“We can be in conversations about racial equity, and not ever talk about racism,” says Price. “I’ve seen those conversations happen in a way that [they don’t get] to what I think racial equity is all about, which is root causes.” Talking about anti-Blackness as a foundation in our nation “allows us to get to a truth that we haven’t been able to really grapple with.” 

Centering Blackness centers us all

What centering Blackness doesn’t mean, however, is perpetuating racial hierarchies in a different way. “We’re not simply saying that we want to replace one model of racial hierarchy, that privileges whiteness, with an equally hierarchical kind of Blackness. If we’re centering Blackness, we see the inherent harm in that ladder. And we’re trying to address for that” hierarchy itself.  

Take Medicaid, a federally funded program designed to provide adequate health insurance and healthcare to low-income people. While the Affordable Care Act (ACA) increased access to Medicaid funding for all states, many Southern states chose not to access it. The lack of access to adequate healthcare affects all lower-income people, regardless of race. Early research suggests that states that chose to access this Medicaid funding see both reduced racial disparities in health outcomes and better health outcomes among lower-income people overall

“Centering Blackness really allows us to see ourselves in another way. To see our humanity in ways that we haven’t before,” Price reflects. “So I see it as very inclusionary. I see it as a means to build multiracial solidarity, because we can all look at anti-Blackness and how it plays out, no matter where we’re from, and how we got here in this country.”

Reconciliation and healing

Without authentically acknowledging and understanding past harms, we cannot rebuild trust, foster greater solidarity between groups, and heal, says Price. 

“I think about James Baldwin, when he says, ‘Whatever white people do not know about Black people reveals precisely what they don’t know about themselves,’” says Price. “And when you don’t know yourself fully, how can you truly be whole? And so this healing is something that needs to happen collectively.”

In the wake of George Floyd’s murder, renewed commitments to truth, healing, and reconciliation processes began appearing in states and cities across the U.S. The W.K. Kellogg Foundation’s Truth, Racial Healing and Transformation offers a guide to support authentic change. Many in the United States refer to South Africa, which formed a Truth and Reconciliation Commission to confront and document the atrocities of apartheid.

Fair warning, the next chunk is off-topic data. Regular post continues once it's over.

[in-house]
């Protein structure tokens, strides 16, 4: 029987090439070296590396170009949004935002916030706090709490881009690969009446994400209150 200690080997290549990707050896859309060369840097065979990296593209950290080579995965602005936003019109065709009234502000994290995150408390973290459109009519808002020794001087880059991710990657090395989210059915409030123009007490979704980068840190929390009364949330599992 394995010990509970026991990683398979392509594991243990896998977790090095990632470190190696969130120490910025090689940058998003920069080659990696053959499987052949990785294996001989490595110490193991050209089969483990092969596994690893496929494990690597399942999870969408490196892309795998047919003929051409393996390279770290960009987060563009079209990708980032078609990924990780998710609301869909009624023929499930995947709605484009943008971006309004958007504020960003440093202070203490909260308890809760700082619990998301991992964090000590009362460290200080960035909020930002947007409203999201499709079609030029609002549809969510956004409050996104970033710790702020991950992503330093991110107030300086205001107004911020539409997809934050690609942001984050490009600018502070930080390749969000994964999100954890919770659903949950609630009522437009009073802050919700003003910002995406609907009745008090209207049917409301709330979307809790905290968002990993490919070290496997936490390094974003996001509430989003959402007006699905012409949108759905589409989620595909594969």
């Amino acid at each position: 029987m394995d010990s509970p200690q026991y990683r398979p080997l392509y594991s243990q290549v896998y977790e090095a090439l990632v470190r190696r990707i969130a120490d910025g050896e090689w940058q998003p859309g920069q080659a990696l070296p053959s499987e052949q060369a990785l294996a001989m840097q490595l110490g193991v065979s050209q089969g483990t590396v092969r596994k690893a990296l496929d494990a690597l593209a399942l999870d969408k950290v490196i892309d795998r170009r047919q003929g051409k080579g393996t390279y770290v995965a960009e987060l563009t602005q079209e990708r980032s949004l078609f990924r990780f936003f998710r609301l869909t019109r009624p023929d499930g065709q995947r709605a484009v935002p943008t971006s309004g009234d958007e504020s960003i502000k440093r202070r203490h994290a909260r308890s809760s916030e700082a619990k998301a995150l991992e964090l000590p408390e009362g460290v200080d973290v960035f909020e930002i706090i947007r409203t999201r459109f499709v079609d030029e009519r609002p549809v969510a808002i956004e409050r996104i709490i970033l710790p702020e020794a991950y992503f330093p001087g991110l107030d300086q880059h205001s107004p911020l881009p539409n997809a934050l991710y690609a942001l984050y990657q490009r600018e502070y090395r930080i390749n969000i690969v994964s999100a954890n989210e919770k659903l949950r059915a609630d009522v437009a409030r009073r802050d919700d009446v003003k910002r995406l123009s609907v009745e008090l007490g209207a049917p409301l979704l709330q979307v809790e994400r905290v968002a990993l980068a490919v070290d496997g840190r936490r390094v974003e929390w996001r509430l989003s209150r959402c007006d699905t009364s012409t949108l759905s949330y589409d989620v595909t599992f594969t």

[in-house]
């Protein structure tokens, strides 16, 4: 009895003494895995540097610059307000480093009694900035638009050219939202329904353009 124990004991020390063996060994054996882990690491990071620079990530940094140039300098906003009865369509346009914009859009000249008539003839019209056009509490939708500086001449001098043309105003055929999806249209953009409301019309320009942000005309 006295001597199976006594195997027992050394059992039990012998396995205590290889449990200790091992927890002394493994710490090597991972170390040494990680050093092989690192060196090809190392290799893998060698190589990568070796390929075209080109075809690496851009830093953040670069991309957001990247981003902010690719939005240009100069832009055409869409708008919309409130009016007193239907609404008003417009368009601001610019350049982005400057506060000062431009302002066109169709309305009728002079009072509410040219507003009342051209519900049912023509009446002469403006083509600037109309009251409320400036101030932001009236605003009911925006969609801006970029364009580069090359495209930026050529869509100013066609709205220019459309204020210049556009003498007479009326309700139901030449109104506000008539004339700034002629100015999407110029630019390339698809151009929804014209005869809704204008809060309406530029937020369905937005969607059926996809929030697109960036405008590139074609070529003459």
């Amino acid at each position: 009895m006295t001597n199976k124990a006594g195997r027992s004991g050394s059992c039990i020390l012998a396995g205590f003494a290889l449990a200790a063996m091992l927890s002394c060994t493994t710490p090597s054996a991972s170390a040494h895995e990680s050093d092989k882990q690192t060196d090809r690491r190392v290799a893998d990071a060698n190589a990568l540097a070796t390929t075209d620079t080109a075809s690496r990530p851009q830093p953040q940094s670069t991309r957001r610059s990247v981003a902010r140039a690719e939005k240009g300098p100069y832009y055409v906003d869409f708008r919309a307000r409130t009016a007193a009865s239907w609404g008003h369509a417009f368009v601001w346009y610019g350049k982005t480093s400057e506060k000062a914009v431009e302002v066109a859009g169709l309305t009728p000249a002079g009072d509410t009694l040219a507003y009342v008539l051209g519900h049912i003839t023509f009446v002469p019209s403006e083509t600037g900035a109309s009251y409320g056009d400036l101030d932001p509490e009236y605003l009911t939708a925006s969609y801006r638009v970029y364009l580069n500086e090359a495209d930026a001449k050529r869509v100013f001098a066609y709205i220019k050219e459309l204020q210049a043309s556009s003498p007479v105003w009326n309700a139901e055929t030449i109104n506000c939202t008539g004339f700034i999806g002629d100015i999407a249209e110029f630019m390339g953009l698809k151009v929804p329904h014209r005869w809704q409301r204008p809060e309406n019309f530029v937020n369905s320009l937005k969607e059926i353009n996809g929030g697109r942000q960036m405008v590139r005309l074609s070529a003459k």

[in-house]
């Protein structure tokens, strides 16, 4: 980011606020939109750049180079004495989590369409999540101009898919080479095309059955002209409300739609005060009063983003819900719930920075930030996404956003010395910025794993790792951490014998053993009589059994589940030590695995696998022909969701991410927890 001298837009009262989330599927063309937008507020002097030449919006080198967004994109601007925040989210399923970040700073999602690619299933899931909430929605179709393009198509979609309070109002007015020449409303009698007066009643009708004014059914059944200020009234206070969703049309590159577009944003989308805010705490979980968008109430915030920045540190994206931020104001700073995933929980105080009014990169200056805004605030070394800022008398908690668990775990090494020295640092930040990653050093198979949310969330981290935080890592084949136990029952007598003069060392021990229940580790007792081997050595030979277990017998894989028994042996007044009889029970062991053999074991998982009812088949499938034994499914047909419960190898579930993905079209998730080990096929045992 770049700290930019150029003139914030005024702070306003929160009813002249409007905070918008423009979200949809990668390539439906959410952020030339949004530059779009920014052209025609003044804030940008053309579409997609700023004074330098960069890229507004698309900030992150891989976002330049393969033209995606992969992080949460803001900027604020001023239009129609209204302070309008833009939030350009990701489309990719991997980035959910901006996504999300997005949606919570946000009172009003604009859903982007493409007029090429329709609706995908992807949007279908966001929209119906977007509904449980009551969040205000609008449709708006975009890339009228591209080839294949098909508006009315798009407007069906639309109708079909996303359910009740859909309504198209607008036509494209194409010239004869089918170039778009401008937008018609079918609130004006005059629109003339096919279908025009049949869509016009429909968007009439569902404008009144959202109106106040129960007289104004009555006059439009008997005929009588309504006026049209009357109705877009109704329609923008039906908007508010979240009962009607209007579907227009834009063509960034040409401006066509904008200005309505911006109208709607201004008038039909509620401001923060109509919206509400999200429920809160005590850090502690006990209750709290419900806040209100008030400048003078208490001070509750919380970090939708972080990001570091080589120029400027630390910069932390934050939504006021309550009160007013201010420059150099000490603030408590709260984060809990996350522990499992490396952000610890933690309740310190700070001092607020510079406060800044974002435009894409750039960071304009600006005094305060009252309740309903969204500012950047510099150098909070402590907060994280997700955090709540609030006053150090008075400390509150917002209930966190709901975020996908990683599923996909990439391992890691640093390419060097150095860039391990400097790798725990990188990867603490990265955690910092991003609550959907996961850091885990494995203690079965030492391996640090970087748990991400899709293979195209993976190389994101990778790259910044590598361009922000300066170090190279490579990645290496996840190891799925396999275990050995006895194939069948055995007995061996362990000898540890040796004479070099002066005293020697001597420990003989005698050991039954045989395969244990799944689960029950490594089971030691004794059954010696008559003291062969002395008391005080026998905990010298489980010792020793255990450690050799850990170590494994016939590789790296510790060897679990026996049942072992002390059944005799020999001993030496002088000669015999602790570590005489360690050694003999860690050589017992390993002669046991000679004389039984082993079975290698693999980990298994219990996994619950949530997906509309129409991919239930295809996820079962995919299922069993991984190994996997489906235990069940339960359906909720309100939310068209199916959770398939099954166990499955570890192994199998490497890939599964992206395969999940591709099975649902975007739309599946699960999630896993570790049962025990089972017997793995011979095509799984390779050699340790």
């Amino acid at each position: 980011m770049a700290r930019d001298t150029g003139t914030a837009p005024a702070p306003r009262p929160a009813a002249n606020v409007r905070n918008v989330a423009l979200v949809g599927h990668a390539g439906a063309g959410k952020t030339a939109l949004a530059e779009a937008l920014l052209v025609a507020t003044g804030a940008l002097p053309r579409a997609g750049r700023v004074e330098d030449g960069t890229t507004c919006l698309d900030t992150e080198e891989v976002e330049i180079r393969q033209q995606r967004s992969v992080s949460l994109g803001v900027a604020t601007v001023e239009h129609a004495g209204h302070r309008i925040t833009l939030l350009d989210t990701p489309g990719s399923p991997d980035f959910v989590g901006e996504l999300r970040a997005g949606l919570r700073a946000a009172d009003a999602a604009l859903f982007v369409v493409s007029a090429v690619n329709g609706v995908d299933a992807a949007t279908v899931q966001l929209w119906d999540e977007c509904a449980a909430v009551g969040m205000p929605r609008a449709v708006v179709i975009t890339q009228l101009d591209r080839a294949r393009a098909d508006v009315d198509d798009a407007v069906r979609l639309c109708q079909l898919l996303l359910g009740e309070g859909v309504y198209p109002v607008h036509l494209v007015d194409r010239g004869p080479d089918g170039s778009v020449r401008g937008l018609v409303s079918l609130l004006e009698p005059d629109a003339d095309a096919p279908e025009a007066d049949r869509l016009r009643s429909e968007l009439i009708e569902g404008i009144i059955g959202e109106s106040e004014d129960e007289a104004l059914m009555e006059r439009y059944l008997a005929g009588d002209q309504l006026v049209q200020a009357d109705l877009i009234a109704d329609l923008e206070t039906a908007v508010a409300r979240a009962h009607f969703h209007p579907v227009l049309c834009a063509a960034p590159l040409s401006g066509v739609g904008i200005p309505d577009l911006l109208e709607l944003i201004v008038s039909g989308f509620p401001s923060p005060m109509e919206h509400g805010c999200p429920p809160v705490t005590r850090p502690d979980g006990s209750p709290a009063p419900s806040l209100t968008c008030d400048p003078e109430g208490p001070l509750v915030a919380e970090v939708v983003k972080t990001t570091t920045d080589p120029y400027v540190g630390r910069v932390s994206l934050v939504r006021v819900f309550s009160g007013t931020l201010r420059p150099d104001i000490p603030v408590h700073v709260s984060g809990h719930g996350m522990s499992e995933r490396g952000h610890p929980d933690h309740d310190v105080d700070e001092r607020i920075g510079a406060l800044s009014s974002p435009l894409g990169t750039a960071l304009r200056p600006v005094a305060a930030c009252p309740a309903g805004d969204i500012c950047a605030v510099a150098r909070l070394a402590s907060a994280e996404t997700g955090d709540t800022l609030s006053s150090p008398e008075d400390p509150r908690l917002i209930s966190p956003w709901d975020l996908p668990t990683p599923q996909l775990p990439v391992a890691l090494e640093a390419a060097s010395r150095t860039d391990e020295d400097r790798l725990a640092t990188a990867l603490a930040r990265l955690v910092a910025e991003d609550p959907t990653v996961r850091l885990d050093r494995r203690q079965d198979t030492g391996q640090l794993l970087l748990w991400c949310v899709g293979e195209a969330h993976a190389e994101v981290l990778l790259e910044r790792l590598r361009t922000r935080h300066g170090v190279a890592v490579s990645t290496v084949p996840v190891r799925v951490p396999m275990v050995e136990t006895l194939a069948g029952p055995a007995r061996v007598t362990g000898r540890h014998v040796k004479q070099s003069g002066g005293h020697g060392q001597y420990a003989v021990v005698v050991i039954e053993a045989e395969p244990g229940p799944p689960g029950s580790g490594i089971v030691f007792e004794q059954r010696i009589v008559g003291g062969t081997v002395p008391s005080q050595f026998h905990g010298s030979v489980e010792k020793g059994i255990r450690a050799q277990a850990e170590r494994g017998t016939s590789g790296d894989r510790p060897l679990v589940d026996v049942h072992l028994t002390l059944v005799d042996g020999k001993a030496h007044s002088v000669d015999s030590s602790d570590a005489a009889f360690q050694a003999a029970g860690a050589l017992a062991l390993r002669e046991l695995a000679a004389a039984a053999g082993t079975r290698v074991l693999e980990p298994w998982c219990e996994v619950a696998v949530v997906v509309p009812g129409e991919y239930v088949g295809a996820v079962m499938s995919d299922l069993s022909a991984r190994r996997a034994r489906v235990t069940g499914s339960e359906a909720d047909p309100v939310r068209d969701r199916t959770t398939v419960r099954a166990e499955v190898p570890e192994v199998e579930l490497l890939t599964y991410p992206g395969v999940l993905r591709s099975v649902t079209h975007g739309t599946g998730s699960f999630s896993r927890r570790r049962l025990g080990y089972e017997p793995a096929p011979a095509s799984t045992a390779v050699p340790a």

Looking forward

It remains to be seen whether these processes in America will advance restorative change. About one year after the Insight Center’s team published their framework for centering Blackness, the rate of police shootings appear to remain unchanged. Many of the patterns in racial disparity related to the COVID-19 pandemic are also unchanged, worse, or repeating in the dissemination of vaccines. The pandemic has also exposed underlying structural inequities in U.S. labor markets that will disportionately affect women and people of color for years to come. 

“We’ve seen how [women] have borne the brunt of this pandemic in so many ways, certainly being forced out of the labor market, how they’ve been caretakers in our communities in ways that have been extremely exhausting. The idea that we need to think about and be more women-centered in this recovery is so important for the future of this nation.”

In response, the Insight Center is focusing on the long-term consequences and root causes of gender and racial disparities in the labor market, and the collective, public investment needed to emerge from the pandemic without repeating past failures. 

“We need a new normal,” Price says. “We can’t go back.” 

This podcast is part of ImpactAlpha’s new podcast series, The Reconstruction. Host: Monique Aiken. Editor: David Bank. Producer: Isaac Silk. Special thanks to Lyneka Little and Cesar Chavez.

Find episodes of The Reconstruction podcast, and all of ImpactAlpha’s coverage of racial justice and inclusive prosperity, on The Reconstruction landing page.